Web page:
As parents settle in to becoming homeschool teachers overnight, the challenges they’re facing can certainly feel daunting, especially at a time when most are worried about their health and financial well-being.
This is grandparenting amid the COVID-19 crisis. For my wife and me, becoming grandparents meant a hurried drive across middle America — 1,500 miles in two days. It meant being barred from a hospital visit, then maintaining two weeks of self-isolation in a rented house before we’d eventually be allowed to hold our grandchild or hug his parents.
There are lots of reasons why sleep has become more difficult for your children, but three main ones come to mind: schedule changes, lack of physical activity, and higher levels of anxiety. Our schedules are no longer as consistent as they were. Bedtimes and rise times are often a moving target when there’s no school bus coming. And, homeschooling while juggling work and other responsibilities can make it hard to find the time to help your kids get the kind of physical activity that can help them sleep well at night. Finally, your children may be picking up on your own anxiety and may be asking for a bit more help than is typical to get to sleep at night. What can we do about these issues?
Sheltering in place with your family means more opportunities to share meals, play games, and possibly drive each other a little batty. The extra hours of togetherness are also a good opportunity to collect oral histories. Whether you want to dive into family lore or record a snapshot of life in the era of COVID-19, there are several ways to set yourself up for sympathetic listening and enthusiastic sharing on all sides.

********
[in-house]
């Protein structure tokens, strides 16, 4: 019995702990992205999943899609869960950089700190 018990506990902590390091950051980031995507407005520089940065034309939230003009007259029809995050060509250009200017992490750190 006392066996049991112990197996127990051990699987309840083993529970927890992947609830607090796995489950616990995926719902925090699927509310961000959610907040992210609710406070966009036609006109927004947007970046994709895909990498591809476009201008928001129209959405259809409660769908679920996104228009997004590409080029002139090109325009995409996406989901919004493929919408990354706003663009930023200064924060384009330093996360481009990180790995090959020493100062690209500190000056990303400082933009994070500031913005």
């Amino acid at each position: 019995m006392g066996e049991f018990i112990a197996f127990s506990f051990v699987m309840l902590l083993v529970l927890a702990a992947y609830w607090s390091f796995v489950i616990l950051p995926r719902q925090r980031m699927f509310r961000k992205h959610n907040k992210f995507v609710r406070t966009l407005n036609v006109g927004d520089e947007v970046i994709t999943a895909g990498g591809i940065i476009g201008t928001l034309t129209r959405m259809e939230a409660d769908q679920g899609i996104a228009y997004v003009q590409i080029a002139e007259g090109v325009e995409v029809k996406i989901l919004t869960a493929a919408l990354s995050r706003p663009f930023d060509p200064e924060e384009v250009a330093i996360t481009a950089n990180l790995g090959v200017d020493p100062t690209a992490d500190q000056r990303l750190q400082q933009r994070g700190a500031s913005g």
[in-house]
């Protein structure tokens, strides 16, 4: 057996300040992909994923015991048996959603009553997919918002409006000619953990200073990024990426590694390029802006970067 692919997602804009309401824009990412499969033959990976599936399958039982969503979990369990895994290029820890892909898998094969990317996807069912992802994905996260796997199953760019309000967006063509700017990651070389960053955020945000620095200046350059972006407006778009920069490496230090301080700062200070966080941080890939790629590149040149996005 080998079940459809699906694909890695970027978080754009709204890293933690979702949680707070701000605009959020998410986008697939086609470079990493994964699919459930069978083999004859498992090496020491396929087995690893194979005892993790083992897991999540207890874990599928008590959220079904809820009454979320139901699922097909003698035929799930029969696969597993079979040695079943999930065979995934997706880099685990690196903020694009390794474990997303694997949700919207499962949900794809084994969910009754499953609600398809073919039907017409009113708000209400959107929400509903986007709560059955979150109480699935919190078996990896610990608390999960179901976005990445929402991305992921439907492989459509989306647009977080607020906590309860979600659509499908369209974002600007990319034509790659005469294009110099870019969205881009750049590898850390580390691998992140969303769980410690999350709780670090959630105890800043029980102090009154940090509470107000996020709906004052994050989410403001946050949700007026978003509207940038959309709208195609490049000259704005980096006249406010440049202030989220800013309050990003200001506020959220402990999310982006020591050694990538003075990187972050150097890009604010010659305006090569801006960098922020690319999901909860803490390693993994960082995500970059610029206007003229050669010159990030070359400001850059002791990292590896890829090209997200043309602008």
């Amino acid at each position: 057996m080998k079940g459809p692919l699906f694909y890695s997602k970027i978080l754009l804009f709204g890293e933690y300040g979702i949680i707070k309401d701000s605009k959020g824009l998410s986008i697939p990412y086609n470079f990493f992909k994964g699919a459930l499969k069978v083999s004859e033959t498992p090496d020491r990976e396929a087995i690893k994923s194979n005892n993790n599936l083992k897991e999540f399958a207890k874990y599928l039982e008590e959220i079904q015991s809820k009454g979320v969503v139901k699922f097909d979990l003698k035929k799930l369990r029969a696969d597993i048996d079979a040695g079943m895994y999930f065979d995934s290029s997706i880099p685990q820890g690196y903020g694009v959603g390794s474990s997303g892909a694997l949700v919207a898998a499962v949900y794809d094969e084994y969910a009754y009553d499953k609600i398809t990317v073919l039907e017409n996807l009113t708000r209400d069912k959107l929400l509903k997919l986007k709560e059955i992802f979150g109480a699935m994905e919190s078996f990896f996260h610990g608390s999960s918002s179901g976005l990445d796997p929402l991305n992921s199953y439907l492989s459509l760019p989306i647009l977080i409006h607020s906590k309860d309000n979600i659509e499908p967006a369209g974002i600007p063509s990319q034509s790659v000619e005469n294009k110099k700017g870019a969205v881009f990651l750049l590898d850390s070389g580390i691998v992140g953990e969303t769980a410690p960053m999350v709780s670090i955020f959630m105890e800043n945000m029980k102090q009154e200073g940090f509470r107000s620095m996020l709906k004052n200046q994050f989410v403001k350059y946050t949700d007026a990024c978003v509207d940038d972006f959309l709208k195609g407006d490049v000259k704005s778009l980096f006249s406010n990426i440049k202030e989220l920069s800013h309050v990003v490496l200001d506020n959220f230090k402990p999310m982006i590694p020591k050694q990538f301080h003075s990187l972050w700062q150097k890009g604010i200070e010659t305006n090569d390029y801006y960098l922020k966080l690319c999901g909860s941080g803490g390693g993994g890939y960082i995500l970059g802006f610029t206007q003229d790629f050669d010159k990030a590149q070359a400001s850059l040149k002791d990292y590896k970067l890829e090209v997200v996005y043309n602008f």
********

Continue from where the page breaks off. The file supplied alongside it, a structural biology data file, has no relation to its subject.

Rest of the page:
Overnight, I had been handed the one thing I so fiercely desired—time—and yet I was miserable. Social media and unrelenting Ikea commercials featuring happy families thriving in isolation suggested that my feelings were abnormal. I was beginning to agree with them. I needed help.
Being stuck inside with your kids for an indefinite amount of time due to a global pandemic is stressful enough. It’s even worse when those kids can’t stop bickering. For many parents, this is the new reality. Siblings, cooped up and frustrated, are fighting more than they normally might, and nobody can escape.
There are only 12 notes in music, but with them an endless combination of melodies can be created. Music has taken on even bigger role of easing the stress and uncertainty from the COVID-19 pandemic. This goes especially for your kids. And there’s an ideal soundtrack to help kids navigate the feelings about the coronavirus pandemic but also help stir crazy kids chill out.
For the first time in my children’s lives, they are not being rushed to put on shoes or get out the door. There are no scheduled piano lessons or gymnastics classes for which we cannot be late. No standardized tests. No carpools or playdates or summer day-camps that we frantically booked months in advance.
A feelings chart is really any tool that helps a child expand their emotional vocabulary. It helps kids reflect on their feelings and describe them with more precision.